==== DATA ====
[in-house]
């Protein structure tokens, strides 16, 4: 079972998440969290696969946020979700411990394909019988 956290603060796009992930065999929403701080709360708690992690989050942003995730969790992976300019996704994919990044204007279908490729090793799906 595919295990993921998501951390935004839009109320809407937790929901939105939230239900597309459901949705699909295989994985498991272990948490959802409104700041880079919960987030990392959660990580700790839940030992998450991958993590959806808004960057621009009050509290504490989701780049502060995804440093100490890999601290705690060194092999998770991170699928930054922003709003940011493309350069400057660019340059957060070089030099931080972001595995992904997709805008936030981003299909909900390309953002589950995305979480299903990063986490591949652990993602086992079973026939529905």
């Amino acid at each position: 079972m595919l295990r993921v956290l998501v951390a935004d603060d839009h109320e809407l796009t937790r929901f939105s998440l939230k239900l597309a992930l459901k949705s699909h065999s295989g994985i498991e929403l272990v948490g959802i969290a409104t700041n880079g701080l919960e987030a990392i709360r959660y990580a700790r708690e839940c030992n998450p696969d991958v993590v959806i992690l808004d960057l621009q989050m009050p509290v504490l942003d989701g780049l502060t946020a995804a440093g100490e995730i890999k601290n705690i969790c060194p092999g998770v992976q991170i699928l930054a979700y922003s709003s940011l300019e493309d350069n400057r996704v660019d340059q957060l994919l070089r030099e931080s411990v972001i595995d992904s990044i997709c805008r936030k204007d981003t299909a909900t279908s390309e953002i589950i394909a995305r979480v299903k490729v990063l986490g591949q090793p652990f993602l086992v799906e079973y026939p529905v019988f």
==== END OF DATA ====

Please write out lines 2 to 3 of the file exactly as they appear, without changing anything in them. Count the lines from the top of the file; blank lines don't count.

């Protein structure tokens, strides 16, 4: 079972998440969290696969946020979700411990394909019988 956290603060796009992930065999929403701080709360708690992690989050942003995730969790992976300019996704994919990044204007279908490729090793799906 595919295990993921998501951390935004839009109320809407937790929901939105939230239900597309459901949705699909295989994985498991272990948490959802409104700041880079919960987030990392959660990580700790839940030992998450991958993590959806808004960057621009009050509290504490989701780049502060995804440093100490890999601290705690060194092999998770991170699928930054922003709003940011493309350069400057660019340059957060070089030099931080972001595995992904997709805008936030981003299909909900390309953002589950995305979480299903990063986490591949652990993602086992079973026939529905």
């Amino acid at each position: 079972m595919l295990r993921v956290l998501v951390a935004d603060d839009h109320e809407l796009t937790r929901f939105s998440l939230k239900l597309a992930l459901k949705s699909h065999s295989g994985i498991e929403l272990v948490g959802i969290a409104t700041n880079g701080l919960e987030a990392i709360r959660y990580a700790r708690e839940c030992n998450p696969d991958v993590v959806i992690l808004d960057l621009q989050m009050p509290v504490l942003d989701g780049l502060t946020a995804a440093g100490e995730i890999k601290n705690i969790c060194p092999g998770v992976q991170i699928l930054a979700y922003s709003s940011l300019e493309d350069n400057r996704v660019d340059q957060l994919l070089r030099e931080s411990v972001i595995d992904s990044i997709c805008r936030k204007d981003t299909a909900t279908s390309e953002i589950i394909a995305r979480v299903k490729v990063l986490g591949q090793p652990f993602l086992v799906e079973y026939p529905v019988f």